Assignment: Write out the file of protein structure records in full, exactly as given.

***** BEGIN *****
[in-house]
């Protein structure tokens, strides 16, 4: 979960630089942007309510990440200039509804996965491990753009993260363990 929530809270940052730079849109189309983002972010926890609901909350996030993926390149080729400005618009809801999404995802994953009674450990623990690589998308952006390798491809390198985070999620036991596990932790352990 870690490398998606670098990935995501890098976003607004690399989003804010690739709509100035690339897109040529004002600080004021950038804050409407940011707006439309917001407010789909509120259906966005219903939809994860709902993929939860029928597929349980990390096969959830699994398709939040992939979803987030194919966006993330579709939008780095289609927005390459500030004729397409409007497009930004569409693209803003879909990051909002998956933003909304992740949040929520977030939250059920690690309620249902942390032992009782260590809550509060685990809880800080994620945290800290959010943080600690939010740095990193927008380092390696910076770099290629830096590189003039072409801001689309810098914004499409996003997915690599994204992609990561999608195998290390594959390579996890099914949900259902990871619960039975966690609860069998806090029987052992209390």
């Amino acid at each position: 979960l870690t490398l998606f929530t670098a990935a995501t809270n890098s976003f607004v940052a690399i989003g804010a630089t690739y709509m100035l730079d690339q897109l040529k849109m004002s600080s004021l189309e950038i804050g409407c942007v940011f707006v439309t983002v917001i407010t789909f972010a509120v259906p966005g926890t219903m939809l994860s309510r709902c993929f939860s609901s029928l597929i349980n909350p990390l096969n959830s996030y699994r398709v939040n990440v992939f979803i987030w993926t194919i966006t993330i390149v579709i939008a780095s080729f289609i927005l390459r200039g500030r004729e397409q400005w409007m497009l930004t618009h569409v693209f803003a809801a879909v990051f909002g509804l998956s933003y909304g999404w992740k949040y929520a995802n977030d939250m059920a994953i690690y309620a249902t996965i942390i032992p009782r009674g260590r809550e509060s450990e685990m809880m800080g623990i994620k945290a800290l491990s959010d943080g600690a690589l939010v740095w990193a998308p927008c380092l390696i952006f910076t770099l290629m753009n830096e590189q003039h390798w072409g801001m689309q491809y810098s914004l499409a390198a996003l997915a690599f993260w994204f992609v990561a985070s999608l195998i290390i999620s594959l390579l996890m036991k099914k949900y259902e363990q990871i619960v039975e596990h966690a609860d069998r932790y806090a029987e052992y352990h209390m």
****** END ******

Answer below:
[in-house]
């Protein structure tokens, strides 16, 4: 979960630089942007309510990440200039509804996965491990753009993260363990 929530809270940052730079849109189309983002972010926890609901909350996030993926390149080729400005618009809801999404995802994953009674450990623990690589998308952006390798491809390198985070999620036991596990932790352990 870690490398998606670098990935995501890098976003607004690399989003804010690739709509100035690339897109040529004002600080004021950038804050409407940011707006439309917001407010789909509120259906966005219903939809994860709902993929939860029928597929349980990390096969959830699994398709939040992939979803987030194919966006993330579709939008780095289609927005390459500030004729397409409007497009930004569409693209803003879909990051909002998956933003909304992740949040929520977030939250059920690690309620249902942390032992009782260590809550509060685990809880800080994620945290800290959010943080600690939010740095990193927008380092390696910076770099290629830096590189003039072409801001689309810098914004499409996003997915690599994204992609990561999608195998290390594959390579996890099914949900259902990871619960039975966690609860069998806090029987052992209390």
């Amino acid at each position: 979960l870690t490398l998606f929530t670098a990935a995501t809270n890098s976003f607004v940052a690399i989003g804010a630089t690739y709509m100035l730079d690339q897109l040529k849109m004002s600080s004021l189309e950038i804050g409407c942007v940011f707006v439309t983002v917001i407010t789909f972010a509120v259906p966005g926890t219903m939809l994860s309510r709902c993929f939860s609901s029928l597929i349980n909350p990390l096969n959830s996030y699994r398709v939040n990440v992939f979803i987030w993926t194919i966006t993330i390149v579709i939008a780095s080729f289609i927005l390459r200039g500030r004729e397409q400005w409007m497009l930004t618009h569409v693209f803003a809801a879909v990051f909002g509804l998956s933003y909304g999404w992740k949040y929520a995802n977030d939250m059920a994953i690690y309620a249902t996965i942390i032992p009782r009674g260590r809550e509060s450990e685990m809880m800080g623990i994620k945290a800290l491990s959010d943080g600690a690589l939010v740095w990193a998308p927008c380092l390696i952006f910076t770099l290629m753009n830096e590189q003039h390798w072409g801001m689309q491809y810098s914004l499409a390198a996003l997915a690599f993260w994204f992609v990561a985070s999608l195998i290390i999620s594959l390579l996890m036991k099914k949900y259902e363990q990871i619960v039975e596990h966690a609860d069998r932790y806090a029987e052992y352990h209390m």